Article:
The background for this discussion was base-sixteen.org - a website that I'm working on to catalog (and organize, somewhat) the CS teaching resources that are available on the internet. The question was whether or not this should be a "catalog" (with links to resources that were hosted elsewhere) or a "repository" (which hosts the material on the same site).
There are pros and cons to each approach:
- Because a repository keeps a local copy, the resource will still be available even if the original site goes away. However, this local copy will be out-of-date if the original site is updated (unless the repository is updated as well).
- A catalog has the opposite problem. It will always point to the most recent version, but if the site goes away then the resource will no longer be available (unless it was cached elsewhere).
There are other issues as well, such as whether or not a repository has the legal right to host some material, but the main concern in this discussion was for dealing with materials that are here-today, gone-tomorrow.
This is a particular problem for things like syllabuses and lesson plans because these materials are often hosted on a university (or college, or high school) website which is managed by someone other than the instructor creating the materials. When the new school year rolls along, the webmaster might decide to clean out all the old "outdated" files. Even if the teacher is in control of their part of the website, when they move on or switch schools the materials will go away with the person (hopefully to reappear somewhere else, but the link is still dead).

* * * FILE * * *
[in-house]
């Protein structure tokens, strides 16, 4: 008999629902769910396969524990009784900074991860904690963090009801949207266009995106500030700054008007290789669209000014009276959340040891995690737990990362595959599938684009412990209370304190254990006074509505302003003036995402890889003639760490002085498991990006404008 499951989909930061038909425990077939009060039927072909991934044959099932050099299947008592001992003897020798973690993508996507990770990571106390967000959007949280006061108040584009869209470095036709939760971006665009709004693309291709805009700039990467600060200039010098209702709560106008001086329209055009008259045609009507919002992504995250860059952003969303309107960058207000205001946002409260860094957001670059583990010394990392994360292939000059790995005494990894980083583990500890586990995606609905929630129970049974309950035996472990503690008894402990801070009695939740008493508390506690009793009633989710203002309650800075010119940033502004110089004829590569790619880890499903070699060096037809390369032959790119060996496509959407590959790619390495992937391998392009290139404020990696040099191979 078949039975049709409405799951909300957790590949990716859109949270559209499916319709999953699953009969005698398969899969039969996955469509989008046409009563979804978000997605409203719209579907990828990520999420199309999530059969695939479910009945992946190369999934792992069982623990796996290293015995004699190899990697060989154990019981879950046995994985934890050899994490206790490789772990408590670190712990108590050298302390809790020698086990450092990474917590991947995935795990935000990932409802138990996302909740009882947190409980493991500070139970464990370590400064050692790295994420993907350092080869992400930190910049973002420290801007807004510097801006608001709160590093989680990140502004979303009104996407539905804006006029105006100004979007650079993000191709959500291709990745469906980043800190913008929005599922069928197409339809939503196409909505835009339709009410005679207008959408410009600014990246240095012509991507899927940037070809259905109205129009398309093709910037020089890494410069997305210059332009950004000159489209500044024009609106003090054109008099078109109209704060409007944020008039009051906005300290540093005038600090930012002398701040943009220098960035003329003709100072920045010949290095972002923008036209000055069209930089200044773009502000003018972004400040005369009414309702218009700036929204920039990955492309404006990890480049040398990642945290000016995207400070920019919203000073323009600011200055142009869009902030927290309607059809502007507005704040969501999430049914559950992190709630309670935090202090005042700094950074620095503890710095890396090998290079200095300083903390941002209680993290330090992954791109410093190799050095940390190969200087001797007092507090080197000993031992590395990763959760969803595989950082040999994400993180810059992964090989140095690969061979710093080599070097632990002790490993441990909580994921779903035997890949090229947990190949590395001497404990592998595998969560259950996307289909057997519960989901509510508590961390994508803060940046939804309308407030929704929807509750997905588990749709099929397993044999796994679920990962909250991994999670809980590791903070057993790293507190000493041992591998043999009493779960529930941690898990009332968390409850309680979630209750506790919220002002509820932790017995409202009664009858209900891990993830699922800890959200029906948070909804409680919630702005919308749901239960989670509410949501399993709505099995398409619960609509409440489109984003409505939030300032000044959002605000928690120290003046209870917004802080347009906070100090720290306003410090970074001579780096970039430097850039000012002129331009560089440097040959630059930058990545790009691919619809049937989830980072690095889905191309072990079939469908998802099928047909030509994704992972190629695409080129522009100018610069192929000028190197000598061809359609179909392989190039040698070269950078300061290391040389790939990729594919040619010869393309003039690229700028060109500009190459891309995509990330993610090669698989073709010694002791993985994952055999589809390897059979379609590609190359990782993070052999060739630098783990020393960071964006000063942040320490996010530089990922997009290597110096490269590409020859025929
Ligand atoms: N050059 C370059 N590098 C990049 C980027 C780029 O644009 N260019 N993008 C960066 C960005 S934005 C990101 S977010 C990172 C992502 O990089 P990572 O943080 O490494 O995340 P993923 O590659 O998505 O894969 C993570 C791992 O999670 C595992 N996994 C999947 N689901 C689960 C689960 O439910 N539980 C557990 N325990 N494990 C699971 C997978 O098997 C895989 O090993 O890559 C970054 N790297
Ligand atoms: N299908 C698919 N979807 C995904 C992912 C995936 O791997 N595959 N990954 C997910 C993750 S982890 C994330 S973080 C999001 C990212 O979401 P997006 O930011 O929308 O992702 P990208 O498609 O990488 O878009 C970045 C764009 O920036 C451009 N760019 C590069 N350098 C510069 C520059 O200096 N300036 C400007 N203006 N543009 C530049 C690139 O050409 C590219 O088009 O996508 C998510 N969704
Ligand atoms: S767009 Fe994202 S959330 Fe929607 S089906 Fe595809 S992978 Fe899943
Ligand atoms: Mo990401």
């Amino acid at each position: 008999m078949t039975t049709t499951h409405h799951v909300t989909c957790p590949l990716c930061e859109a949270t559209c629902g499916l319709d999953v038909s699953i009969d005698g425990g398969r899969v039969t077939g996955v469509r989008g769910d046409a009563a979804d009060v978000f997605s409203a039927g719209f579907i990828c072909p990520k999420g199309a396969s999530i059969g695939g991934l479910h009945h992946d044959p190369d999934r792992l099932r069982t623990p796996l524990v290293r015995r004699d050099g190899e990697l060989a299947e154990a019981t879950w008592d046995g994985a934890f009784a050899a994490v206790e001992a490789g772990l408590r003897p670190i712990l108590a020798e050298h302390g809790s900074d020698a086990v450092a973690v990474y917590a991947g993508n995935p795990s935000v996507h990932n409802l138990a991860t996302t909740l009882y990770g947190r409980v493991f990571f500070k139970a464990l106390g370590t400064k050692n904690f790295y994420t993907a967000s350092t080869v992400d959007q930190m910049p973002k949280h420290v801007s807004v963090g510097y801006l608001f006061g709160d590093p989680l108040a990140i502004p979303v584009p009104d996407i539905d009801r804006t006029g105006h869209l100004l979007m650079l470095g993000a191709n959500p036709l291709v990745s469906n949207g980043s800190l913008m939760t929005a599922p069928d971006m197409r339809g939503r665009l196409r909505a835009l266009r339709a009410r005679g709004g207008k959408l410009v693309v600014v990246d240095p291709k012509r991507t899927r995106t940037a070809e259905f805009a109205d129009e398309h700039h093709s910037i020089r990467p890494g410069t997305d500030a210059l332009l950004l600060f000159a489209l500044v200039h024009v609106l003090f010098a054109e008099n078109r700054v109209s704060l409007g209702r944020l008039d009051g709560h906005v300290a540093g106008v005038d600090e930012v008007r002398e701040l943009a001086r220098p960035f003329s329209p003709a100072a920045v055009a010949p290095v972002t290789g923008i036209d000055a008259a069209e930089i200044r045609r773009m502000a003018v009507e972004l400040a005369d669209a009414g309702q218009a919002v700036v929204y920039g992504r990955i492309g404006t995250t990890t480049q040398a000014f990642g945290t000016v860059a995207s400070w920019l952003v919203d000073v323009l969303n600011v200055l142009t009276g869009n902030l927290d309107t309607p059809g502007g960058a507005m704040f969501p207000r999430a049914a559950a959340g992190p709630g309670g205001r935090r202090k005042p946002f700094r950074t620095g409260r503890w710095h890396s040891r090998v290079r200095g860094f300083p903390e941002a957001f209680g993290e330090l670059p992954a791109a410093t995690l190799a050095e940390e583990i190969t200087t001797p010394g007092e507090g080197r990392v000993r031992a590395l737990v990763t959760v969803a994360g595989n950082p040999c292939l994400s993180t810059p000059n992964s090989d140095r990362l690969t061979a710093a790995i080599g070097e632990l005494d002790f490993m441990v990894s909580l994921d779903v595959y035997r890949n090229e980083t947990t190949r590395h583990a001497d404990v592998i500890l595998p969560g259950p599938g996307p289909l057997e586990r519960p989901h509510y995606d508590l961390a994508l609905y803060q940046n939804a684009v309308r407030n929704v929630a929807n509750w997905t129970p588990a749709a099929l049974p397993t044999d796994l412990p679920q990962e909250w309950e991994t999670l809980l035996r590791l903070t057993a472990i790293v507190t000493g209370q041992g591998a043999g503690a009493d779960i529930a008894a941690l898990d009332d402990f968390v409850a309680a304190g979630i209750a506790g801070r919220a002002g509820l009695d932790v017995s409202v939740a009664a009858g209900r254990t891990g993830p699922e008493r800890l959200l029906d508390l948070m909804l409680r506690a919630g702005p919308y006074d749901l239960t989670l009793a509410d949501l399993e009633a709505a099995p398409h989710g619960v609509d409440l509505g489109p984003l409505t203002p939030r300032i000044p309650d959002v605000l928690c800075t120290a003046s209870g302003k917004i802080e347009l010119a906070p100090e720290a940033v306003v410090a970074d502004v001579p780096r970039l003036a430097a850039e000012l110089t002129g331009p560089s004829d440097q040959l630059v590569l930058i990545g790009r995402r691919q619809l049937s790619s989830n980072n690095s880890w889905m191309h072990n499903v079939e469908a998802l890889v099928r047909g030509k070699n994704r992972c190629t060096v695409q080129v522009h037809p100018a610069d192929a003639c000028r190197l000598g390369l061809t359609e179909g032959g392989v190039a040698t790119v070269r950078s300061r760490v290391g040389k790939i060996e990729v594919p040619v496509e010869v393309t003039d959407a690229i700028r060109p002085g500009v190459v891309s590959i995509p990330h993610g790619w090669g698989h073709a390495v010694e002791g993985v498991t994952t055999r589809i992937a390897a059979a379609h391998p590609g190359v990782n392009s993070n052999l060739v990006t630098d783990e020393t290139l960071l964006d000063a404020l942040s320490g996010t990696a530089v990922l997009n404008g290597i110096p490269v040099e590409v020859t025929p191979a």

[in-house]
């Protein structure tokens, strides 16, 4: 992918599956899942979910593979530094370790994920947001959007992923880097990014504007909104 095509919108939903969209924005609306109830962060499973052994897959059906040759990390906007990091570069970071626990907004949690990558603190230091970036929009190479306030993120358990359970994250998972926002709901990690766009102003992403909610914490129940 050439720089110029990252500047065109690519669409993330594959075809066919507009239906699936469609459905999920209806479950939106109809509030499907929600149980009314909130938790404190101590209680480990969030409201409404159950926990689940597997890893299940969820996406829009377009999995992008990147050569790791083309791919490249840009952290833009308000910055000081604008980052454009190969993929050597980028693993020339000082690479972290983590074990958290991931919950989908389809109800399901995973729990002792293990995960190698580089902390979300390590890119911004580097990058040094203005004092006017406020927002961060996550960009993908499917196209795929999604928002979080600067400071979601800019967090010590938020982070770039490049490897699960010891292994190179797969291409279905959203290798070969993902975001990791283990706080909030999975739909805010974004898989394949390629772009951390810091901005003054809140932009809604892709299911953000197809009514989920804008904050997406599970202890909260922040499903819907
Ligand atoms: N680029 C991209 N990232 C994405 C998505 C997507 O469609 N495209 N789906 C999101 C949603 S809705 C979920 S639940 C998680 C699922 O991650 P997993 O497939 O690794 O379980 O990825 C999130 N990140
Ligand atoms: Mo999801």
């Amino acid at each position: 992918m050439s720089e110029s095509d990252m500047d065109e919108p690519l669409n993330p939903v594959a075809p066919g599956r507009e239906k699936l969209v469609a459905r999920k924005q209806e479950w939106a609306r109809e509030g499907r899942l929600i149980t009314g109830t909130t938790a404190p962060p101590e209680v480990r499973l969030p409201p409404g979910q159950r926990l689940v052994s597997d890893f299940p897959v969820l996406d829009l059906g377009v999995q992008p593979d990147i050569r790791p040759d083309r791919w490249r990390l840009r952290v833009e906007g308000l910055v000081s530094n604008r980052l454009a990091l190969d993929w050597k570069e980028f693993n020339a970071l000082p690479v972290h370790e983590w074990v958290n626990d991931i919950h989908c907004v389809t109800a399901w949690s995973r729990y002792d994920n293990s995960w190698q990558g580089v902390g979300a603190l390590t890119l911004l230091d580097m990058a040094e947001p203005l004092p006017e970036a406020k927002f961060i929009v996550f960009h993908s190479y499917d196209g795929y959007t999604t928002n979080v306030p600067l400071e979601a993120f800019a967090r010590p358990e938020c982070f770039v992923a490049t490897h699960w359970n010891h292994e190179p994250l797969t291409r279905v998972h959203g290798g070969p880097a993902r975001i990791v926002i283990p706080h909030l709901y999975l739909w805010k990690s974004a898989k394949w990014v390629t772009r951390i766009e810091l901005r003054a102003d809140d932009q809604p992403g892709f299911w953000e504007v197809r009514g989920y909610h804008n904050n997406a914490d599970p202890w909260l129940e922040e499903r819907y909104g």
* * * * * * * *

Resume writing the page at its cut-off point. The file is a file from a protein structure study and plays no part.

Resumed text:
There are a number of different approaches for dealing with this, but I was interested primarily in the "webmaster deleted my files" problem because this is something that can usually be avoided by simply publishing the documents on the web yourself.
Of course, creating a website to host a few documents is way too much money and work, but there are far easier (and free!) ways to be in control of your published documents. Companies like DropBox and SpiderOak allow you to host and share documents in the cloud, or you could publish directly from web-document editors like Google Docs.
I created a small document that summarizes some of the ways you can publish your documents on the web:
(Isn't that a great URL? Well, that's one of the downsides of having someone else host your material ^_^)
It's published as a Google Doc (rather than in this blog post) so that I can edit and update it as I discover new services. If you have a preferred way of publishing that I don't mention, please let me know so that I can update the document.